Granted, I never did as *much* crocheting as I did knitting. I always assumed this was due to taking a class which required us to knit, on top of the larger quantities of patterns available for knitting garments as opposed to crochet.

Still, I made my mother a lovely scarf out of crochet, and was amazed at how fast it went. I know, I'm a slow knitter and could really stand to work on my technique, but crochet! So fast! So easy! Soon, I was even making a crocheted purse. A purse! This is something I still haven't done with knitting (though some lovely patterns have caught my eye). And then, shockingly, my first garment was a crocheted shirt, which I still wear (though I should have seen the warning signs coming when the sleeves were fussy).

I also should have maybe allowed the unconscious thoughts I was having--man most crocheted things look really tacky, or wow this hook is just not doing it for me like needles--to come to the forefront, but I was hell-bent on not being discriminatory.

Crochet, you are supposed to be here for me after all that. When I need a last minute gift, I need you there to help me whip up something pretty in no time. Knitting is labor and time intensive. You have that on it. Stand proud!

So why, oh why, is this hat taking me for-fucking-ever? This birthday was weeeeeks ago. I have never entered a black hole of crochet; that's reserved for knitting.

And then today, I come back to it, thinking I'll finish it off. I even reflected on how pretty the Mulberry Merino looked in double crochet...I was giving you the benefit of the doubt. My gauge is off, but it's crocheting smaller than the original pattern. Should be fine. And the pattern calls for "Less than 3 oz of worsted weight yarn" and I have two skeins of 1.76 oz each. Perfect.


Now I not only look like a terrible friend, but you've knotted up some expensive yarn for fucking nothing. Good job, crochet, good job. Oh, and you're taking forever on top of that.

That's it. I'm done. Crocheting looks completely tacky 99.9% of the time, and it's not worth it for that .01% of the time. Know why? BECAUSE I COULD JUST FUCKING KNIT IT AND HAVE IT LOOK JUST AS GOOD OR BETTER!

I said it. I'm a knitter. Fuck crochet.

I'm out.

Sunday, June 27, 2010

Glasses chic hits knits?

There are few things more annoying to me than people who wear glasses without lenses or prescriptions because they look cool.Having a disability isn't something you can put on and take off to look hot or perpetuate some ridiculous stereotype about women in glasses being restrained and conservative--until the right guy comes along and they take it all off!!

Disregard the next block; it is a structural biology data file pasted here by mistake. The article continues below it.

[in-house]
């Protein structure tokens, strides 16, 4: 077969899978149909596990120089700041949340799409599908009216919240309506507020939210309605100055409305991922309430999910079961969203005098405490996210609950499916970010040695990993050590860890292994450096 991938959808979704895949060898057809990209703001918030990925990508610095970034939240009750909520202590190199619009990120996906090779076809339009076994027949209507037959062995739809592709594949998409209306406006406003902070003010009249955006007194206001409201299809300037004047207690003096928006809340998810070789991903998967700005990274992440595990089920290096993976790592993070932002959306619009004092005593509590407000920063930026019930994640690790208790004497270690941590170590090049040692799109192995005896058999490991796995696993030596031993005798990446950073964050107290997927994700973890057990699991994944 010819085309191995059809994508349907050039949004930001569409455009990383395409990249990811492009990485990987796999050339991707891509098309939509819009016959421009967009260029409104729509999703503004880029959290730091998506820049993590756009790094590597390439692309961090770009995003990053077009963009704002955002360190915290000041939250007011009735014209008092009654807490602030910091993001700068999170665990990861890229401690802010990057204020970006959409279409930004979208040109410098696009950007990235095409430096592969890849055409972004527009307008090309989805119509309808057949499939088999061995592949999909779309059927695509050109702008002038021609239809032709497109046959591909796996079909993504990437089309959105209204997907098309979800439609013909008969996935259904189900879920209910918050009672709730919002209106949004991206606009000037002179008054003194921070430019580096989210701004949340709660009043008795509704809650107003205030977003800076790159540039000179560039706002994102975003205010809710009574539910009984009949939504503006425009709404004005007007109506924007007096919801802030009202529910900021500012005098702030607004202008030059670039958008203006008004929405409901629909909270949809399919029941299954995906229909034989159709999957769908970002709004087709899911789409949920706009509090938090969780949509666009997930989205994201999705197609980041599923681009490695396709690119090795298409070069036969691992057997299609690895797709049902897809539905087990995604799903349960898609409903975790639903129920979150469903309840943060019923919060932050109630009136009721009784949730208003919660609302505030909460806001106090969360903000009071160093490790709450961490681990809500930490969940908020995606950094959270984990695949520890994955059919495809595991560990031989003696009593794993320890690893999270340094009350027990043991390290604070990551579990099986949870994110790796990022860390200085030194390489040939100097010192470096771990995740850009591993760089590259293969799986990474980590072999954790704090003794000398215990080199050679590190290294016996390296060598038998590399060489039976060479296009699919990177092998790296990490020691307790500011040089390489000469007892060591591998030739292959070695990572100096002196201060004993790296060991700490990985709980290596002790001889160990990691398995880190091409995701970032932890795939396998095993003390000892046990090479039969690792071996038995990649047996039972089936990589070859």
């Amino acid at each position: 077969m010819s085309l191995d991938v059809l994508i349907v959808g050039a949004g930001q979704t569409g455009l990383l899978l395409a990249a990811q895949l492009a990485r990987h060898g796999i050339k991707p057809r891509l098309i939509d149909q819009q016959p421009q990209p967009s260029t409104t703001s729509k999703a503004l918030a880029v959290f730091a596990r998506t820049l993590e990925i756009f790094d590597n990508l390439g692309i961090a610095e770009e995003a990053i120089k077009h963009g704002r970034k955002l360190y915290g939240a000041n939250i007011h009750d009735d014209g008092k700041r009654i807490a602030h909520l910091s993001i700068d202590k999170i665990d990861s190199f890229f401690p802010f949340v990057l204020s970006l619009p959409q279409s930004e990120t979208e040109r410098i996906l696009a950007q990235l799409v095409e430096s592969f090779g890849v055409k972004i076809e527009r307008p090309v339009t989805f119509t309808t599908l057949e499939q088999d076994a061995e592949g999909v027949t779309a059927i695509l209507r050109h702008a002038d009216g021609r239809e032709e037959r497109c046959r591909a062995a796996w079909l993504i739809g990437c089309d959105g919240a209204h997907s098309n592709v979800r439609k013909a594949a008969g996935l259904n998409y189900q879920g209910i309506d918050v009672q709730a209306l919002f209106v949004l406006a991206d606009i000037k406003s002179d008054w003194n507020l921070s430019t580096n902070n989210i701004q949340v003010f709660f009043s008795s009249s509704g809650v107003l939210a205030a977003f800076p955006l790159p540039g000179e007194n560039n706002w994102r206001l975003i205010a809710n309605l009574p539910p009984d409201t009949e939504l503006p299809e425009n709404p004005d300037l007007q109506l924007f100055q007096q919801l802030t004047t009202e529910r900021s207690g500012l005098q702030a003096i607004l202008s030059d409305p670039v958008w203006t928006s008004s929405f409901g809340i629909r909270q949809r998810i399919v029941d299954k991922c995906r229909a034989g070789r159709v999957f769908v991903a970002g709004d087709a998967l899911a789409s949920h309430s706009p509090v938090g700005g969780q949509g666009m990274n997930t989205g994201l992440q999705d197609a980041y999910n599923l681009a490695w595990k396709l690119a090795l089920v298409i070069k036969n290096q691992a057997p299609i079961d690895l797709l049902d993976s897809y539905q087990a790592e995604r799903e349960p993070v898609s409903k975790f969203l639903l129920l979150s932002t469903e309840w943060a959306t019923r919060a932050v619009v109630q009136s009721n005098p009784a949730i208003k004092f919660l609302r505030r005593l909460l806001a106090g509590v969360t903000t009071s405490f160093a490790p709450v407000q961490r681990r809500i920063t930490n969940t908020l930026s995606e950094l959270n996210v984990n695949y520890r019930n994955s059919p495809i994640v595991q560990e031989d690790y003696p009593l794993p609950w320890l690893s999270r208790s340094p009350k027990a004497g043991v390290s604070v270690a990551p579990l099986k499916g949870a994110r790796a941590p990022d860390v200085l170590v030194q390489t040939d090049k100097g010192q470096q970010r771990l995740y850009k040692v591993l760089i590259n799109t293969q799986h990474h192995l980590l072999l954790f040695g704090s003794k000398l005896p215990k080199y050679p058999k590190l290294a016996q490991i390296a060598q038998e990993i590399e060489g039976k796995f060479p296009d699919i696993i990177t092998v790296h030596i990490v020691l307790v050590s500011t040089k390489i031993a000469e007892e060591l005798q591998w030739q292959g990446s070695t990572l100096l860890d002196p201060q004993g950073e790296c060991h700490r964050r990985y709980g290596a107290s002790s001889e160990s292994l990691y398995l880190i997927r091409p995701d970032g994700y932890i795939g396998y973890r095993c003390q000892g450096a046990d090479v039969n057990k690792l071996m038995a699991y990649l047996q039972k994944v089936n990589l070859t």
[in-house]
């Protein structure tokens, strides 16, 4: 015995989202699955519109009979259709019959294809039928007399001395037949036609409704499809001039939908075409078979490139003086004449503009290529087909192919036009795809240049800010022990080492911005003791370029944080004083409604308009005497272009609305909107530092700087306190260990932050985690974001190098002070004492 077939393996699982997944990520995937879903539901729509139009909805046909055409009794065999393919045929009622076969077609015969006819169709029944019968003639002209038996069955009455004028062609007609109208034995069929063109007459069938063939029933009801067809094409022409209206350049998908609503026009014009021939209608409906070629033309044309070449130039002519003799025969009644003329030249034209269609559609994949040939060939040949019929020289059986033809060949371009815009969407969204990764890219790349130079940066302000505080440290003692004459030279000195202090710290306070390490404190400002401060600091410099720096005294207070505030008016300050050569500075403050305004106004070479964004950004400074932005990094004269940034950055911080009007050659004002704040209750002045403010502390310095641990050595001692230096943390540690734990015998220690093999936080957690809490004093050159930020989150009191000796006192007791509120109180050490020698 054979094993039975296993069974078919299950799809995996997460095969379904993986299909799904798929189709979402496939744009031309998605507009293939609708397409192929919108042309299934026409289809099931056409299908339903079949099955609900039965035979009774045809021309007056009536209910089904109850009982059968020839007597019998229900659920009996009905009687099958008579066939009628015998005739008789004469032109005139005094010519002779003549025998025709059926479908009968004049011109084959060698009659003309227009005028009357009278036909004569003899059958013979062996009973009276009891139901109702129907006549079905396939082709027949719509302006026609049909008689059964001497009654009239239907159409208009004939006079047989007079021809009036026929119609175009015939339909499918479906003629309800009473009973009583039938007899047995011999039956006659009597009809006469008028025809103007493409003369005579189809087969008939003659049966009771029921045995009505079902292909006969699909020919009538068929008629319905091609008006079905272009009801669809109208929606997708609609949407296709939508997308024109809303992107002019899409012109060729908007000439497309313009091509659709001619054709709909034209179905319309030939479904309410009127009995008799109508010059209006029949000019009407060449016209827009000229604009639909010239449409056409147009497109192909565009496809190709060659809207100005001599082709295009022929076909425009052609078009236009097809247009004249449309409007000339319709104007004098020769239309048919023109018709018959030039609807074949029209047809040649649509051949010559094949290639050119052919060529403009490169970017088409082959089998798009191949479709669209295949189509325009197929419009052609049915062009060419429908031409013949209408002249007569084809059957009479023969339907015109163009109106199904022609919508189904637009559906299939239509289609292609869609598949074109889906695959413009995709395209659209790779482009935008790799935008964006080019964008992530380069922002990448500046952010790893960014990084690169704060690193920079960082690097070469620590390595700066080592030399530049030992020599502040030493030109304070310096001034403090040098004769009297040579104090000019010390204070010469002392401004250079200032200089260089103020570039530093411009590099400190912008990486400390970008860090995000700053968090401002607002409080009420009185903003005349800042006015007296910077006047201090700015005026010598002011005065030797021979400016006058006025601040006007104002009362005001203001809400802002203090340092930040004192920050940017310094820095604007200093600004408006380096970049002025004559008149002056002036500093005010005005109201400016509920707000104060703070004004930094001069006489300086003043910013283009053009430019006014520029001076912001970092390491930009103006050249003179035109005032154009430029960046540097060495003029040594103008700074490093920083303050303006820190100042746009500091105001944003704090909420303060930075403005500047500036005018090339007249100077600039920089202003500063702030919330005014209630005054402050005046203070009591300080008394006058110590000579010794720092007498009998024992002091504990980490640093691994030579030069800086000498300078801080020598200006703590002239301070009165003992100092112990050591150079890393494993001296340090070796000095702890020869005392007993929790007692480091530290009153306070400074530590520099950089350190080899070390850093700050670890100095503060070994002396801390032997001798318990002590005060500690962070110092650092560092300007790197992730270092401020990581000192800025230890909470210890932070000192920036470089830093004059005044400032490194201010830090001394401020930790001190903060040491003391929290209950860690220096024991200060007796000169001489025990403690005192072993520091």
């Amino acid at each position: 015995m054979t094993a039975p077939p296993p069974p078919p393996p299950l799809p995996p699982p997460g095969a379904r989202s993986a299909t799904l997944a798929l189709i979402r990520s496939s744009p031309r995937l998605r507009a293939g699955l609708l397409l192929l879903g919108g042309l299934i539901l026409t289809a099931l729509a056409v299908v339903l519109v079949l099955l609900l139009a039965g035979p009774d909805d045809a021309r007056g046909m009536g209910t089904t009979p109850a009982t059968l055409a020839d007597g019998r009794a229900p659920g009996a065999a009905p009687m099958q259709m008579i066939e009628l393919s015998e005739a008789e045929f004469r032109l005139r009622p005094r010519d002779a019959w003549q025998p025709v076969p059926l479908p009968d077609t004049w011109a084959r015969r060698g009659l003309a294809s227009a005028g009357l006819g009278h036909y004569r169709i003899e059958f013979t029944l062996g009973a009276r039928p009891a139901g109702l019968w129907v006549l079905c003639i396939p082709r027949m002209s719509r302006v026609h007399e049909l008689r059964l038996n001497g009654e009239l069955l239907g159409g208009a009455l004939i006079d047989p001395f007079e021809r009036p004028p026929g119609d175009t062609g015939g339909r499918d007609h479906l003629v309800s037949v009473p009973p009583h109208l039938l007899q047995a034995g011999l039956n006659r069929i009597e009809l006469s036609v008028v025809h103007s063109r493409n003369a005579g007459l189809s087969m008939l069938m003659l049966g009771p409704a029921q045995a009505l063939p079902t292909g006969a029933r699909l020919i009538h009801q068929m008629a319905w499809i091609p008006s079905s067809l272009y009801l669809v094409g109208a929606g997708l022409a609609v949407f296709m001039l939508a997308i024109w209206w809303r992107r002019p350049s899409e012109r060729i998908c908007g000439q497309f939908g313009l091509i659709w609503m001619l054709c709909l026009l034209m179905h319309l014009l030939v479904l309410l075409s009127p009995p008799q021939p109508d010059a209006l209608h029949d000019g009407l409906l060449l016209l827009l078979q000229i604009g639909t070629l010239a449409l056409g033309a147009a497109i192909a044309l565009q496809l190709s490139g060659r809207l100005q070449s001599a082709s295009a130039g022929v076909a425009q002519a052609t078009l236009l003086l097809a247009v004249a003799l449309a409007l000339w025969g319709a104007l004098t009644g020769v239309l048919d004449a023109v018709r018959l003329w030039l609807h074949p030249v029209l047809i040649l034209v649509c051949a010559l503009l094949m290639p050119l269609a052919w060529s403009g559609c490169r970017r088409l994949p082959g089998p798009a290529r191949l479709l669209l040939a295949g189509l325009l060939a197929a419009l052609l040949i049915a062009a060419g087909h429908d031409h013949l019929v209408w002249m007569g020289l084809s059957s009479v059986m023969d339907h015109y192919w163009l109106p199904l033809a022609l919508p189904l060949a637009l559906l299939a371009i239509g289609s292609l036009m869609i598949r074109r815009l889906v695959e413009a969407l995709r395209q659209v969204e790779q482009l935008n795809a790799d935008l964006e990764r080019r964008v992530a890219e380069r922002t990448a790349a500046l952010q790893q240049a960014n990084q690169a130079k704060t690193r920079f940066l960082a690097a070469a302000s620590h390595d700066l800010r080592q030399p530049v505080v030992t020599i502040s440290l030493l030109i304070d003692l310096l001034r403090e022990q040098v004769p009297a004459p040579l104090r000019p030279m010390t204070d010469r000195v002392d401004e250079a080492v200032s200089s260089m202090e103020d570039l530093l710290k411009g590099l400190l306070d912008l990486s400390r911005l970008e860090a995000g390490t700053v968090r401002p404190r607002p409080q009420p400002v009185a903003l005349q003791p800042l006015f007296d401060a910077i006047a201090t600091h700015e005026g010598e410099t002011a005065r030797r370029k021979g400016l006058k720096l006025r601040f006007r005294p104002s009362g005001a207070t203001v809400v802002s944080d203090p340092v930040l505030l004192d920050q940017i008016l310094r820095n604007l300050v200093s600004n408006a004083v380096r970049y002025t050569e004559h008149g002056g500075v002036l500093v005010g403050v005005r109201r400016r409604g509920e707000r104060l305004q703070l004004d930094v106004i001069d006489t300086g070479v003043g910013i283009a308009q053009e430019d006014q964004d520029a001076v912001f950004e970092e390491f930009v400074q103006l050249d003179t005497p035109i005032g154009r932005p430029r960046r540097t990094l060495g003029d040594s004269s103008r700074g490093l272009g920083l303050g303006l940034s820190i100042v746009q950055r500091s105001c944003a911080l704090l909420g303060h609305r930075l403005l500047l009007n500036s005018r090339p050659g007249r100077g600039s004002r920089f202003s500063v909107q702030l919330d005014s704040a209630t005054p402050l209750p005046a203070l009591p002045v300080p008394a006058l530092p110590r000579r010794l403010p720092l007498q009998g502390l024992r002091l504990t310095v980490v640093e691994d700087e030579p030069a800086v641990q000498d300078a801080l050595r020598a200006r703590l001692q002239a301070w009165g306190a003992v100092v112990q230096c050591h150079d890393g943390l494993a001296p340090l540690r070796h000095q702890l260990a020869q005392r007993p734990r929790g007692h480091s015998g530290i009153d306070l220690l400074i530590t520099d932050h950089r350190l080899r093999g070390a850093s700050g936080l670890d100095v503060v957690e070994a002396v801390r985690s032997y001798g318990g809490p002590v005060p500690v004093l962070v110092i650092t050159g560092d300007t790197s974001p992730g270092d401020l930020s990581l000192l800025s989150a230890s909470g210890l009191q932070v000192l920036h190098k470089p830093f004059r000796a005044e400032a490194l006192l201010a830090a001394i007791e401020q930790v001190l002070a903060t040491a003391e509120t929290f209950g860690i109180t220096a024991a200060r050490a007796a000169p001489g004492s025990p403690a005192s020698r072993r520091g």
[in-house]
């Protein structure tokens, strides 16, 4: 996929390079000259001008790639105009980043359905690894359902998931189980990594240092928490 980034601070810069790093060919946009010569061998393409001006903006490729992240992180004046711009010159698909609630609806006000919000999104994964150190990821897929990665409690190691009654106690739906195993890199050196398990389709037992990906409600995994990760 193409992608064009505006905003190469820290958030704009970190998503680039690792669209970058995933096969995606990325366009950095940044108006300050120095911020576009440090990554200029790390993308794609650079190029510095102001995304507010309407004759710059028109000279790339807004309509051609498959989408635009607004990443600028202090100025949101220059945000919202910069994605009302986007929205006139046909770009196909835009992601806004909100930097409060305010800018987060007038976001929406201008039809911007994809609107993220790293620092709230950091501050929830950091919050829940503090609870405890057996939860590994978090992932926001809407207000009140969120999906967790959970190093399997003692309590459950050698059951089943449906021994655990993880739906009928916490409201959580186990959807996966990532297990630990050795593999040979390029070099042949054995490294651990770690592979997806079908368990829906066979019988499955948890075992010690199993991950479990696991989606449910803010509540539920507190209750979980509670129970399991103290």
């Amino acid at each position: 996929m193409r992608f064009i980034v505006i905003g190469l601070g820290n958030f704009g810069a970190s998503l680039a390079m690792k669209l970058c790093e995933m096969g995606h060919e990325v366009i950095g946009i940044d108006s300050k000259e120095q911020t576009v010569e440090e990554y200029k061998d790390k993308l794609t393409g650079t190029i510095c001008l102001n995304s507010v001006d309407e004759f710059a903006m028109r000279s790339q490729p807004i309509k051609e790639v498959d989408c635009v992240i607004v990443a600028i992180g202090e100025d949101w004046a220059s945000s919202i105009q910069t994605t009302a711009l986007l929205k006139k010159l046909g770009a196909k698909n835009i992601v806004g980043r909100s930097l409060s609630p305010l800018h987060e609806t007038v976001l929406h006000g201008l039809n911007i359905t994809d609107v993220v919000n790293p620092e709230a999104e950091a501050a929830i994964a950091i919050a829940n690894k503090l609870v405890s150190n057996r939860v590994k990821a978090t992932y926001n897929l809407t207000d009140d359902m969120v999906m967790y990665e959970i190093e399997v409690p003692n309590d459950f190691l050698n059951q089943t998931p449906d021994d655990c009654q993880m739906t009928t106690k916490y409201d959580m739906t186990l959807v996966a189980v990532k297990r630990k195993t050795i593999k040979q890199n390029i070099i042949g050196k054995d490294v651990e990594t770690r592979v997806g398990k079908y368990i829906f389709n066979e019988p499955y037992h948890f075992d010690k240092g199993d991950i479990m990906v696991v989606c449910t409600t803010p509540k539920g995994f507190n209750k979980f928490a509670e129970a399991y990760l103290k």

Apparently that's the new thing for knitting though now too.

For example, I give you this, this, and this. That's just from fall's Knitscene. I would *maybe* believe the models wore glasses if they weren't so inauthentically posing with them in every photo. Classic sign of douchey glasses wearing. Vogue Knitting also got into the trend, but unfortunately I can't get the site to work now. Suffice it to say, it's annoying. (Rav link here)

I can't see when I wake up in the morning and I'm infinitely more susceptible to macular degeneration and blindness. My consolation is that my glasses are a cool design.

Myopia: So hot right now.Krista is not amused.

Friday, June 25, 2010

Summertime ...

So a life update:
My thesis is so far, quite neglected...I've re-written the beginning 948234983 times and can't get happy with it. Le sigh.

I might....*might* getting a job offer soon. Cross your fingers for me to be the next linguist making language software.

We are just about fully moved into the new apartment. I love it. I have never taken to a place so quickly. There is just something about finally having my own own place that I don't have to move out of in a year, that I don't have to share with people I don't know very well or whose stuff is not my own. I love the neighborhood. I can still walk to the yarn shop. The bus route is super close. I live across the street from a bar and within blocks of two parks that will be used for outdoor knitting when the rain stops.

What's really been occupying my time though...
Here's Poochner. He's such a sweetie, and best of all, doesn't try to eat yarn and let's me dress him up in knitting with no complaints.

If it weren't for this miserable bout of shingles (self-diagnosed due to doctors being assholes) which is kind of debilitating in a lot of ways, I could honestly say that this is one of the happiest points in my life. Which is great because even two weeks ago I wasn't anywhere near saying that. And it's even better, because shingles goes away eventually :)

Wednesday, June 2, 2010

Second hand yarn

Here's my second hand yarn I bought from Savers. I usually give a cursory glance to the yarn at Savers, finding it usually to be half-used up skeins of Red Heart acrylic. However, I hit the jackpot when I was there the other day. I got two bags of yarn for $2.99 each. Only one skein was a Red Heart acrylic. The rest, while certainly used up, are all natural wools according to the burn test, with the exception of the black skein in the back, which is cotton. The yellow skein is the only one that has a label; it's Cascade 220. The orange ball, if I know my wools, is most definitely Berocco Peruvia. They're all worsted/aran. The greens/brown would probably make a nice striped hat. I'd like to make some kind of black and white striped shawl out of the others, but who knows?
Anyway, second hand rocks. We're getting all of our furniture for the new apartment that way. Goodwill just gave me a near brand new armchair for ten bucks. Hurrah!

Sunday, May 30, 2010

Laceweight update day ? and designing thoughts

I updated my Ravelry page today with some new project photos. Among them, are Steph's mitts, which I cast on for last night. I hope she likes the design, bc it's a really cool construction and I don't often get the chance to do something different on DPNs besides boring stockinette and stuff.

The pattern is the Nautilus Mitts. They are worked by casting on 6 stitches and increasing. Then, doing the same for the palm of the mitten, stitching them together, and working a garter edging for the top and bottom. Cool.